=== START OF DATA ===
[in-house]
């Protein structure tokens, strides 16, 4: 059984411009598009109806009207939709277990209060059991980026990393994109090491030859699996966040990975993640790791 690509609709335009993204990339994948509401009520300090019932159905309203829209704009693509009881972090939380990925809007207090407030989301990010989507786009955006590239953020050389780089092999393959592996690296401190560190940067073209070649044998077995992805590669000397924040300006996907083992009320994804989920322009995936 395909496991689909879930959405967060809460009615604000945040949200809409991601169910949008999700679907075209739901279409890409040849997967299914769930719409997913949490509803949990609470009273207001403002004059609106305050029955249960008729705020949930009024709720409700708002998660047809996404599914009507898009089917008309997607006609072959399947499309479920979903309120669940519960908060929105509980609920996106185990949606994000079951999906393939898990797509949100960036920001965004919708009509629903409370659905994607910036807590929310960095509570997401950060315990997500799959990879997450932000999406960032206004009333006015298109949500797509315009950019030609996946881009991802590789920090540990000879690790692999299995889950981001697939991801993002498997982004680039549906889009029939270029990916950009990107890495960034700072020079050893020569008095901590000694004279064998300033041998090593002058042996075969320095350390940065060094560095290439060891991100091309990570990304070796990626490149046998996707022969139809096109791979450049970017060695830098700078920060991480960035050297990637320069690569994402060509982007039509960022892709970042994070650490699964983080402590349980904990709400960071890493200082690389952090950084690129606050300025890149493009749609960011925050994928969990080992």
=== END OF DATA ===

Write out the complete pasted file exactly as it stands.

[in-house]
């Protein structure tokens, strides 16, 4: 059984411009598009109806009207939709277990209060059991980026990393994109090491030859699996966040990975993640790791 690509609709335009993204990339994948509401009520300090019932159905309203829209704009693509009881972090939380990925809007207090407030989301990010989507786009955006590239953020050389780089092999393959592996690296401190560190940067073209070649044998077995992805590669000397924040300006996907083992009320994804989920322009995936 395909496991689909879930959405967060809460009615604000945040949200809409991601169910949008999700679907075209739901279409890409040849997967299914769930719409997913949490509803949990609470009273207001403002004059609106305050029955249960008729705020949930009024709720409700708002998660047809996404599914009507898009089917008309997607006609072959399947499309479920979903309120669940519960908060929105509980609920996106185990949606994000079951999906393939898990797509949100960036920001965004919708009509629903409370659905994607910036807590929310960095509570997401950060315990997500799959990879997450932000999406960032206004009333006015298109949500797509315009950019030609996946881009991802590789920090540990000879690790692999299995889950981001697939991801993002498997982004680039549906889009029939270029990916950009990107890495960034700072020079050893020569008095901590000694004279064998300033041998090593002058042996075969320095350390940065060094560095290439060891991100091309990570990304070796990626490149046998996707022969139809096109791979450049970017060695830098700078920060991480960035050297990637320069690569994402060509982007039509960022892709970042994070650490699964983080402590349980904990709400960071890493200082690389952090950084690129606050300025890149493009749609960011925050994928969990080992």